14. This argument of Paul (1 Corinthians 4:7) was revived by Martin Luther’s explanation of the first article of the Creed in his Small Catechism. See Living by Faith: Justification and Sanctification, Bayer Oswald, Wm. B. Eerdmans Publishing Co., 2003. ↩︎
  15. Acts 14:14-18; 17:24-31; Romans 1:18-23 ↩︎
  16. Luke 24:25-48 ↩︎
  17. Like any promise, the promise of the Creator’s forgiveness implies an invitation to believe what is promised (Apology of the Augsburg Confession on Romans 4:16). For an analysis of that promise as a speech act, see Martin Luther’s Theology: A Contemporary Interpretation, Bayer Oswald, Wm. B. Eerdmans Publishing Co., 2008. ↩︎
  18. Genesis 3:1-19 ↩︎
  19. That summarizes the exposition by Martin Luther. See Luther’s Outlaw God: Volume 2: Hidden in the Cross, Steven D. Paulson, Fortress Press, 2019. ↩︎
  20. John 3:3; 6:44; Romans 8:8 ↩︎
  21. Romans 5:12-21 ↩︎
  22. Romans 1:18-23 ↩︎
  23. John 1:29; 9:41 ↩︎

Scientific evidence and first-century reports of miracles surrounding Jesus

printable version (PDF)

David R. Bickel

University of Ottawa
Ottawa Institute of Systems Biology
Department of Biochemistry, Microbiology and Immunology
Department of Mathematics and Statistics

 

July 31, 2020

How to judge first-century reports that Jesus worked miracles and rose from the dead1

“How to Help Children Understand Social Distancing.” “How to Make a Watermelon Keg.” “How to Forge a Knife.” Those are some of the methods trending at the time of writing this.2 Obviously, the method for making a watermelon keg will not result in a forged knife. It will not help children learn social distancing. That is not a criticism of the watermelon-keg method. Any method would fail when applied outside its domain. The scientific method of evaluating evidence has proven to be strikingly effective in the study of natural phenomena. Other, less structured methods of inductive reasoning are effective in making ordinary decisions. Are inductive methods also suitable for evaluating the New Testament’s accounts of miracles in the sense of supernatural actions of God?

Let’s review some of those accounts. Paul of Tarsus reported having seen Jesus alive years after his execution on a cross.3 In addition to that eyewitness testimony, he appealed to an early tradition that Peter and James saw Jesus alive a few days after his death and to the report that five hundred others did as well.4 Most of the Gospels describe the resurrection appearances in more detail; for example, the Third Gospel records his eating with his followers after his death.5 All four canonical Gospels also bear witness to many miracles that Jesus performed, mostly to heal people of various health problems but also to stop storms, to feed thousands, and even to raise the dead. For example, the Synoptic Gospels report that Jesus healed a paralyzed man by inviting him to get up and walk.6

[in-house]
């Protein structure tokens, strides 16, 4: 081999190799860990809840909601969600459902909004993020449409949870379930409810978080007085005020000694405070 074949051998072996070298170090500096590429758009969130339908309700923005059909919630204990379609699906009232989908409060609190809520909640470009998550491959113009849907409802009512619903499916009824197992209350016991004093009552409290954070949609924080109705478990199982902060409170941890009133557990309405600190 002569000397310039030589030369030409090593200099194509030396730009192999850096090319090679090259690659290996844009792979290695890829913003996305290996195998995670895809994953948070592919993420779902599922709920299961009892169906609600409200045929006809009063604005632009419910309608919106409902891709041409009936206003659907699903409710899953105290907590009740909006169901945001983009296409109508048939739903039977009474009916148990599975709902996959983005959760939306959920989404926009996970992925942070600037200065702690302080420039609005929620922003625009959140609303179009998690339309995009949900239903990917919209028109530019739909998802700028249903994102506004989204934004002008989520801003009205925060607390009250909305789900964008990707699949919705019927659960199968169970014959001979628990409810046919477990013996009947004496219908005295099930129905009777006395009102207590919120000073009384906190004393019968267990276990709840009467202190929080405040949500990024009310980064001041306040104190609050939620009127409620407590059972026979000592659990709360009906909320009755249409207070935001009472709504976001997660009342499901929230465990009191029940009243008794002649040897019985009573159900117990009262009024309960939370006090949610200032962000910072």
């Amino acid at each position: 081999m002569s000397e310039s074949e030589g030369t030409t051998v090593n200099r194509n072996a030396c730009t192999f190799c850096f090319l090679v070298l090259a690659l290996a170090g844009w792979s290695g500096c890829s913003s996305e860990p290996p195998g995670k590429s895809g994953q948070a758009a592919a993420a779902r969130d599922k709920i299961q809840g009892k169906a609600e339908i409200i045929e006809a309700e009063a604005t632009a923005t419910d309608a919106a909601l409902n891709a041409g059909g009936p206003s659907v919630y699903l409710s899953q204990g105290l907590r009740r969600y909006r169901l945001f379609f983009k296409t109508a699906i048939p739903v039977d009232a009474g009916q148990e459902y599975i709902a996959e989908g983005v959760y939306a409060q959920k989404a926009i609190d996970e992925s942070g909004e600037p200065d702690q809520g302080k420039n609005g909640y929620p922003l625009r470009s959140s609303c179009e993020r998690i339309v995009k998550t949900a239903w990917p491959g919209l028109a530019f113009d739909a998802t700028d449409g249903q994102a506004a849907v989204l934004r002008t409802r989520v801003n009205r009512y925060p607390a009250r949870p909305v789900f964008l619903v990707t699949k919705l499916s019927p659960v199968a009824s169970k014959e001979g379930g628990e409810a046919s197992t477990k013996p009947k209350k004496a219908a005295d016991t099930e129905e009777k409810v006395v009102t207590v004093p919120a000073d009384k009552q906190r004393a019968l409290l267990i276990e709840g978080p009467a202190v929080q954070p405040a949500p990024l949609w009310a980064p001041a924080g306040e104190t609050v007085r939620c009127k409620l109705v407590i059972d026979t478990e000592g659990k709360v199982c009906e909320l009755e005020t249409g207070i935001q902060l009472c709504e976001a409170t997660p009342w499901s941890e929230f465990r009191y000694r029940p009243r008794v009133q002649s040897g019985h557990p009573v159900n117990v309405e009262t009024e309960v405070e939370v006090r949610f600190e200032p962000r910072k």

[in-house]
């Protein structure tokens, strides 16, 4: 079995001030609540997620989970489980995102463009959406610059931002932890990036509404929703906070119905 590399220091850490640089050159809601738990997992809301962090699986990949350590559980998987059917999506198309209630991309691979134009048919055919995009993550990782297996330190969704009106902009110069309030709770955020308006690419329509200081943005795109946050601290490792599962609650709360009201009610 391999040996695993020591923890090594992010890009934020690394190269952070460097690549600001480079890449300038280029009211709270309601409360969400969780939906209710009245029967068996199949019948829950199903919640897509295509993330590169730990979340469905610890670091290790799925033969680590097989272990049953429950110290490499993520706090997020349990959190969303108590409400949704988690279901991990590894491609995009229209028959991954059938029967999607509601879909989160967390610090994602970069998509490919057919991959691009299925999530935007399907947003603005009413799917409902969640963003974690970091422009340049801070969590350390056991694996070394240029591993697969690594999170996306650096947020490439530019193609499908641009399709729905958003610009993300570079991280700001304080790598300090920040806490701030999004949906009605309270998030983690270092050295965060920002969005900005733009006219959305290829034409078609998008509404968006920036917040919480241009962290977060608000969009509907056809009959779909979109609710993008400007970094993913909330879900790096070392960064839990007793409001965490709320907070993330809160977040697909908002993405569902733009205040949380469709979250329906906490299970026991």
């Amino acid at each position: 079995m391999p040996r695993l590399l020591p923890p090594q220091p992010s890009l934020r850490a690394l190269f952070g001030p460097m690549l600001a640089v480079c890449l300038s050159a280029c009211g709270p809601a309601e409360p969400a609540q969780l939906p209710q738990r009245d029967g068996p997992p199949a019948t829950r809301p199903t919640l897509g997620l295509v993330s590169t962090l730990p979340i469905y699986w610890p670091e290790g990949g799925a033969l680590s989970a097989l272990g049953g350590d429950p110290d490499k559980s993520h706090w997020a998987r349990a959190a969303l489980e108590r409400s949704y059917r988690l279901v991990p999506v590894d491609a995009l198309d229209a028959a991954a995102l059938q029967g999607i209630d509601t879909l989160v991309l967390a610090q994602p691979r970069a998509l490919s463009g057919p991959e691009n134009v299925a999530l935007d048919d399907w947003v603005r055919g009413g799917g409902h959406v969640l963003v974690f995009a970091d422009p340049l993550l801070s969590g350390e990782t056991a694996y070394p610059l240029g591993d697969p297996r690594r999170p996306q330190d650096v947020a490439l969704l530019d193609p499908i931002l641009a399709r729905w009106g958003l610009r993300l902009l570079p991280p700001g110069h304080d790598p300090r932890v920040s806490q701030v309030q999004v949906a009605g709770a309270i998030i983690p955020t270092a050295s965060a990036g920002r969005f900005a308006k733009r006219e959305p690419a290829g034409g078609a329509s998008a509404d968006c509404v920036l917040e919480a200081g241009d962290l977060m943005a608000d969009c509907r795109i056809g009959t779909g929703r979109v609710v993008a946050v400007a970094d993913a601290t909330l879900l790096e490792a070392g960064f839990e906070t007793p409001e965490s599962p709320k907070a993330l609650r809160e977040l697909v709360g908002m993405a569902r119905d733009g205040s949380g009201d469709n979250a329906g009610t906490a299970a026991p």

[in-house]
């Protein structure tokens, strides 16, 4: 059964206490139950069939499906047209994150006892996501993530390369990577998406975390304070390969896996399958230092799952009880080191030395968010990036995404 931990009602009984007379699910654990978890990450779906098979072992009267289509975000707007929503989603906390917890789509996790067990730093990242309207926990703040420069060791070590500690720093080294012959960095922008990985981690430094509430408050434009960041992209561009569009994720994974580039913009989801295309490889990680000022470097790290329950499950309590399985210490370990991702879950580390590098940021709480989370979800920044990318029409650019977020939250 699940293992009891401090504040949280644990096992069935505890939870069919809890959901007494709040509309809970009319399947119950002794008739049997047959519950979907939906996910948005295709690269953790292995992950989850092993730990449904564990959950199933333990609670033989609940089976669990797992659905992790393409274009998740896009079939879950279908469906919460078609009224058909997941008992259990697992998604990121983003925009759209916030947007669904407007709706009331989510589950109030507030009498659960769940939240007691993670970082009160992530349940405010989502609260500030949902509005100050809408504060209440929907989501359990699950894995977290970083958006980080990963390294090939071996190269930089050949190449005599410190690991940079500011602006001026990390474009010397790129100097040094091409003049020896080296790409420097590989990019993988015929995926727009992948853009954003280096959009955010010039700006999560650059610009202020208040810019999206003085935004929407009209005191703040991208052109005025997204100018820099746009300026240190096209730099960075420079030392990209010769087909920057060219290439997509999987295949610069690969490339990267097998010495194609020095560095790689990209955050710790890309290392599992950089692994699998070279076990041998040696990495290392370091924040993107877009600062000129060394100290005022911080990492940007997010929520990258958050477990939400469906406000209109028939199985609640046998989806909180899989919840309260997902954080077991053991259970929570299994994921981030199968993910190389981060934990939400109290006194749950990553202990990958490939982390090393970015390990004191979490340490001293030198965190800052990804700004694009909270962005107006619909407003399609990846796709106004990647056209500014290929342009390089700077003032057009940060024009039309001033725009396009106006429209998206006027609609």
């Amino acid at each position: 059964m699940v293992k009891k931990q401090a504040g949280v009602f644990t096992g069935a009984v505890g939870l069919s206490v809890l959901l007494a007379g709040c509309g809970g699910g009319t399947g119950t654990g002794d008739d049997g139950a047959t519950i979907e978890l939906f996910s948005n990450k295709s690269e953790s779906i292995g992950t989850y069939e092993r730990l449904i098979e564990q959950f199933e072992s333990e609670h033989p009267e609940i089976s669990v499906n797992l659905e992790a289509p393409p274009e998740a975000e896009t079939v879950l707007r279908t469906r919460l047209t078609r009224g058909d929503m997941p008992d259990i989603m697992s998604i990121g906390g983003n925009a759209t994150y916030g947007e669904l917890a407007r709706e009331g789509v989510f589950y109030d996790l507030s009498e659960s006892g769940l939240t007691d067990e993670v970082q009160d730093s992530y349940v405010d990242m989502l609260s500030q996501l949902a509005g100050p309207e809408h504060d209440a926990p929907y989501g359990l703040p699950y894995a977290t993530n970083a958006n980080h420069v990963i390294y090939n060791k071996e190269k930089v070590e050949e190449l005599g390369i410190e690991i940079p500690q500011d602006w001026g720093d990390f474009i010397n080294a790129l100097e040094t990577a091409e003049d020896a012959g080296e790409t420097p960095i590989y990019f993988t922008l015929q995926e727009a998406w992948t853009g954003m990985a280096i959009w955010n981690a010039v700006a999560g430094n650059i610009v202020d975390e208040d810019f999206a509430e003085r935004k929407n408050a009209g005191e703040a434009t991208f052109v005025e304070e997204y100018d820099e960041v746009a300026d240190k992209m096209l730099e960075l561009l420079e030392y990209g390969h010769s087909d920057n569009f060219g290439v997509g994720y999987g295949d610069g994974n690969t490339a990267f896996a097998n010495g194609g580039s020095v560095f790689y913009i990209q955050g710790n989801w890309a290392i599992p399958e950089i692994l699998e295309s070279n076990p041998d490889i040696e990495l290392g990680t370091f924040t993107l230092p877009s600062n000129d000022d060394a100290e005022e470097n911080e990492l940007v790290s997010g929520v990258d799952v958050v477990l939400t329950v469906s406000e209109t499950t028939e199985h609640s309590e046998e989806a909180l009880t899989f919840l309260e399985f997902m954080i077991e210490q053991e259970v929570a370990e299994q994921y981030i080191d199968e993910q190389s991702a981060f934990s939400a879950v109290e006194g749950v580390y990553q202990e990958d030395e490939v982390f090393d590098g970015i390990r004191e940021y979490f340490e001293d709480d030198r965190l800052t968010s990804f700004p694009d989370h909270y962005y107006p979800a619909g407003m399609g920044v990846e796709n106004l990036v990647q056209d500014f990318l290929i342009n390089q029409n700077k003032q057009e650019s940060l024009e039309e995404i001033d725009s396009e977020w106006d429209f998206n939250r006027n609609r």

The Gospels did not conceal the purpose of their accounts: that their audiences would believe that Jesus is the Messiah promised to save all people from bondage to their enemies,7 especially from God’s anger against violations of his will as recorded in the Ten Commandments.8 In the case of the paralyzed man, the healing is offered as proof that God forgave him precisely when Jesus assured him, “Your sins are forgiven.”9

The modern tradition: evaluating miracle reports as merely human testimony

We have reviewed the testimony of Paul and of the other Christians of the first century. But how believable can reports of supernatural events be? Charles Darwin doubted them in part because he found people of the time to be “ignorant and credulous.”10 Our scientific age’s skepticism toward supernatural events has much earlier roots in the Enlightenment’s arguments against miracles. As a pioneer of the Enlightenment, Baruch Spinoza proved the impossibility of miracles, defined as violations of scientific laws, from the premise that such laws hold with absolute necessity, not allowing any exception.11

Dropping that premise while retaining the definition of a miracle, David Hume offered a more convincing argument, not against miracles themselves but rather against believing testimony about them.12 In his thinking, testimony that a miracle occurred should only be believed if the probability that the testimony would occur given the absence of a miracle is lower than the probability that scientific law would be violated in the way claimed by the witness. He appealed to scientific induction to explain why he considered the former probability much higher than the latter, especially in the case of a reported resurrection. He reasoned that the “wise and prudent” who first heard the reports of miracles would have dismissed them, which is why we have no contemporary records refuting them.13

More recent arguments against accepting accounts of miracles rest on explaining them in terms of psychological phenomena such as false memory.14 Those arguments, like inductive arguments coming to opposite conclusions,15 attempt to apply scientific methods of weighing evidence apart from any revelation of a divine being. Such revelation would only be considered if the type of inductive reasoning used in science, perhaps based in part in testimonies of miracles, pointed in that direction. In short, words of a prophet or an ancient writing would only be considered of divine origin if that is the conclusion of an inductive argument that is not itself guided by anything supernatural.